Try out track racing at Kissena or T-town. I thoroughly enjoyed the two seasons I raced on the track in New England, and the opportunity to practice sprinting and tactics over and over again paid off on the road.
Go to Wells Ave. I haven’t been there in years (perhaps the weekend car traffic is excessive now?), but I remember it as being pretty supportive and safe. Even better, go with your whole team. The best races I had with my teammates on IF happened after we had been together for years and had stopped trying to come up with race strategies before the race started. Instead, we were so familiar with each other’s strengths and weaknesses that we could key off each other (and communicate) during the race and know when to attack, counter-attack, and start a leadout.
I don’t think that racing with men is a great option, based on my personal experience. (Aside from Wells Ave. and the track.) Men’s racing tends to involve a lot more incidental (or purposeful) contact than women’s racing. After one terrible experience getting leaned on in a corner by a guy with 70+ pounds on me, who starting yelling misogynist insults at me when I asked him to stop, I decided it wasn’t a good option for me. (At first I thought I had done something wrong by getting upset. Later that day, I told the story to an official who said I should have reported it right away and that she would have DQ’d him.) Unfortunately, I know that my experience wasn’t unique, though I hope things have changed in the 10 years since it happened. Of course your mileage may vary, and racing with men may be a great option for you if you’re training for a top-level women’s race with a huge field like the Liberty Classic. Or if you’re braver than I am. Or if you have more physical mass and strength than I do. (I do know some women who don’t mind or even enjoy racing with men.)
Here’s what Laura S. had to say (in a discussion on Facebook) about contacting promoters: “My suggestion when contacting promoters is to be professional and courteous. I always hear from promoters that ‘women whine for races and then don't show up and race.’ If you ask for a race and they offer it, you had better be there!” I haven’t had much success personally contacting promoters, so I gave it up. And I try not to complain too loudly about promoters. They’re mostly doing the best they can and I realize it takes a lot of time and money to promote a race. I have no interest in doing it myself. When a promoter does offer a field that includes Cat 1/2, support them with your attendance and race hard.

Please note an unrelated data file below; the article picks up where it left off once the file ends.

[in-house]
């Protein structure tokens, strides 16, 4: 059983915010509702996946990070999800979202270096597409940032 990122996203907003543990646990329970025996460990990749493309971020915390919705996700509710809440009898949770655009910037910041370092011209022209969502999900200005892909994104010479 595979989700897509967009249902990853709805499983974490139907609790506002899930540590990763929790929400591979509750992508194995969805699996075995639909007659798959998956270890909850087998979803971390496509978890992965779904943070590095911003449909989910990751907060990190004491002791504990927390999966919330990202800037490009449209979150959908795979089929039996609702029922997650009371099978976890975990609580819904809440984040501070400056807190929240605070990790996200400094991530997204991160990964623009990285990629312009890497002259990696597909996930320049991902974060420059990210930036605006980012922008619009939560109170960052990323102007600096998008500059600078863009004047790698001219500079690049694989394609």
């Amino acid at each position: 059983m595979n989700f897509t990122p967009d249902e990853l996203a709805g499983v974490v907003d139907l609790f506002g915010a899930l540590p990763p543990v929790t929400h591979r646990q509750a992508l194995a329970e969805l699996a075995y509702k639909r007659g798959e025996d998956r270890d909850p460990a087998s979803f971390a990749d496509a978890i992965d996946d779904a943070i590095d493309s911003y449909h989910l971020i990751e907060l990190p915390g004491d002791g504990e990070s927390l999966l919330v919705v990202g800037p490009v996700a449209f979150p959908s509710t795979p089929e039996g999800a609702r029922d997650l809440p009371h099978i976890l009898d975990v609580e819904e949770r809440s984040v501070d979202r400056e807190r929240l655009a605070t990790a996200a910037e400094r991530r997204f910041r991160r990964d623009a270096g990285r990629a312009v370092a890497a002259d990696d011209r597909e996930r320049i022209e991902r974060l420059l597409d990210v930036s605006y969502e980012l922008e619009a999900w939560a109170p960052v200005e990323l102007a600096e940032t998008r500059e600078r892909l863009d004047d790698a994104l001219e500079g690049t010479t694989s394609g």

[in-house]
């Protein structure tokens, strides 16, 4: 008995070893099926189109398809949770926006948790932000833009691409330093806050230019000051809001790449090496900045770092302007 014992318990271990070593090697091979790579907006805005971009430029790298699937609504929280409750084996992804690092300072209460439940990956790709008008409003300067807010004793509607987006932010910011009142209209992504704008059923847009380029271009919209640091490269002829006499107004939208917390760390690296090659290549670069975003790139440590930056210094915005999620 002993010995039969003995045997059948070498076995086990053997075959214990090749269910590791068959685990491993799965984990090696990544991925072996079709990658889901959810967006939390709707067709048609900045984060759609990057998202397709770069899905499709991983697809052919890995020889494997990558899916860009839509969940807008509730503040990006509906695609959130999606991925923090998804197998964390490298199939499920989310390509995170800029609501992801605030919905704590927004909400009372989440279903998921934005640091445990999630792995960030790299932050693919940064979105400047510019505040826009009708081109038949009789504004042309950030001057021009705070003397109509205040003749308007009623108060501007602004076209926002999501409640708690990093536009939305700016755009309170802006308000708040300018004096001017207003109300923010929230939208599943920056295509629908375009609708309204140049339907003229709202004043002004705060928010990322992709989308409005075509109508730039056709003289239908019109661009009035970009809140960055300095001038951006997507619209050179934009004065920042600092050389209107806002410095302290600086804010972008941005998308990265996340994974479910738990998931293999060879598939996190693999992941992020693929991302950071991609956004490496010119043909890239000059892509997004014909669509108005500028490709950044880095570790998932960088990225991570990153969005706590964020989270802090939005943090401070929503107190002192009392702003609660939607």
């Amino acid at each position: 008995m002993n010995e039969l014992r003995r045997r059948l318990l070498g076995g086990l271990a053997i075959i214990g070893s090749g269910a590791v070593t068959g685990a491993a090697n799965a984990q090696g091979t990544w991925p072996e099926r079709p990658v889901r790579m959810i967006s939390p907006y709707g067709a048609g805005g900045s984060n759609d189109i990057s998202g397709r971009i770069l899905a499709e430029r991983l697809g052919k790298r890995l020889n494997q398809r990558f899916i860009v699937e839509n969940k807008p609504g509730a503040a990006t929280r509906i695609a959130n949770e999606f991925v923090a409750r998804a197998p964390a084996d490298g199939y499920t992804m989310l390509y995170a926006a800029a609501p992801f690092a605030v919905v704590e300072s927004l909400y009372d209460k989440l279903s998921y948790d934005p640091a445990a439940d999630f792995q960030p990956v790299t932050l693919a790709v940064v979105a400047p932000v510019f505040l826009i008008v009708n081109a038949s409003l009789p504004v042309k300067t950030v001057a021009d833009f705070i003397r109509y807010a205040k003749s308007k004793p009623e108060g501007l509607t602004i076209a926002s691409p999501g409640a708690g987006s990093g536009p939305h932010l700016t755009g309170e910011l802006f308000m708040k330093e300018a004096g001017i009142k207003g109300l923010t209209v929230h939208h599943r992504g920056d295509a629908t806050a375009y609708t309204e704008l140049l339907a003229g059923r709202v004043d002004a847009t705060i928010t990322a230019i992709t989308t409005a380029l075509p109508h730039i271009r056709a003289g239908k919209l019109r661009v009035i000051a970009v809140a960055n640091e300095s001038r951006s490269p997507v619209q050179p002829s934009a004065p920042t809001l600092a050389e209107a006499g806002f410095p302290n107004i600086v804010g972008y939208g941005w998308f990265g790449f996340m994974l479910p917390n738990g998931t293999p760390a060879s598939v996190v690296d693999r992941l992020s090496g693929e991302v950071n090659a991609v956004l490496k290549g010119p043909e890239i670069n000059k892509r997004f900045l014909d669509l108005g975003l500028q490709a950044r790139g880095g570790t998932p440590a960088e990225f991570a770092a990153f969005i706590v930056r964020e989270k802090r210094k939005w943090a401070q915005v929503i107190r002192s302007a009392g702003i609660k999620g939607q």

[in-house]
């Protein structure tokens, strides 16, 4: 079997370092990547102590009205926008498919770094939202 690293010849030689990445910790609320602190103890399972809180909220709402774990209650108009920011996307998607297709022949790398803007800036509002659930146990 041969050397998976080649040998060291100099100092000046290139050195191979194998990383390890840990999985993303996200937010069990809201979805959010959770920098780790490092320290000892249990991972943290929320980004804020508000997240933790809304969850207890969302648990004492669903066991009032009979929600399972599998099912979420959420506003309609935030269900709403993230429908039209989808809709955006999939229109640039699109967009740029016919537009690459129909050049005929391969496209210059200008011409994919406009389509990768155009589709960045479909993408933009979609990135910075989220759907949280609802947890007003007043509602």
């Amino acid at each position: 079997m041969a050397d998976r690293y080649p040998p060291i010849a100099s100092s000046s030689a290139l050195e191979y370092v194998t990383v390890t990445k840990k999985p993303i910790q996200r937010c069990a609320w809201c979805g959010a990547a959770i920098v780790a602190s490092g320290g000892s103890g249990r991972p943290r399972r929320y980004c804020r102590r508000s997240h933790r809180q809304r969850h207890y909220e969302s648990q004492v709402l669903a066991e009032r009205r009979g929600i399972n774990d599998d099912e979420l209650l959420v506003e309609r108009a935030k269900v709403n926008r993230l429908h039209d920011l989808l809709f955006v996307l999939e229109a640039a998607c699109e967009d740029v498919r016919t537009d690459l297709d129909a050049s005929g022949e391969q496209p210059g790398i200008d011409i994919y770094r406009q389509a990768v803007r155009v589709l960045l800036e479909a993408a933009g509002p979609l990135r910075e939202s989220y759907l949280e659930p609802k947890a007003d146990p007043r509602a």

Serve on the NEBRA board or offer to help them as a non-board member. I served in 2006 and learned a lot. I ran a women’s racing summit. We posted a list of female-friendly clubs and also included rules in the NEBRA ranking system standards for promoters to follow regarding women’s races. I know NEBRA continues to work hard to promote women’s racing in New England.
Here’s something that Amanda Lawrence (now Rossolimo) and I did in 2004 that seemed to help: we ran a New England Cat 1/2 women’s series. We kept things pretty simple. Hincapie Sportswear donated leader’s jerseys. Serotta donated a custom frame for the winner. We gave a restaurant gift certificate to the first place team. We contacted 15 promoters who were already planning on offering 1/2/3 fields and asked them to be part of the series. It cost them nothing and helped encourage attendance at their races, so they were happy to participate. 71 women from 30 teams raced in series races. Keeping track of series points is now easier than ever, thanks to Colin Reuter, whom my friend Emily recently described as tied for her “favorite Internet male feminist.” It’s not too late to try this again for the 2014 road season if someone wants to take the idea and run with it.
I was lucky enough to get my start in New England racing through the Eastern Collegiate Cycling Conference. By percentage of overall racers, they have 2-3 times the number of women racing than USAC racing in New England. Collegiate cycling teams tend to train together and have (usually volunteer) coaches – this really helped me improve a lot in a short period of time. Shortly after I graduated, the ECCC took a top-down approach and led the way among all collegiate conferences by instituting equal series points for women (which was highly controversial at the time). They also added more fields for women (the number of women’s fields are now equal to the number of men’s fields – the hope being that if the ECCC builds it, the women will come), including an “intro” field that features experienced racers mixed in to instruct the beginners in a race situation. This sort of thing is possible because with all the travel involved in collegiate racing, everyone who is racing tends to arrive at the venue at the same time and then stay all day long. There are some factors unique to collegiate cycling that can’t be duplicated in senior/master’s racing, but some that can.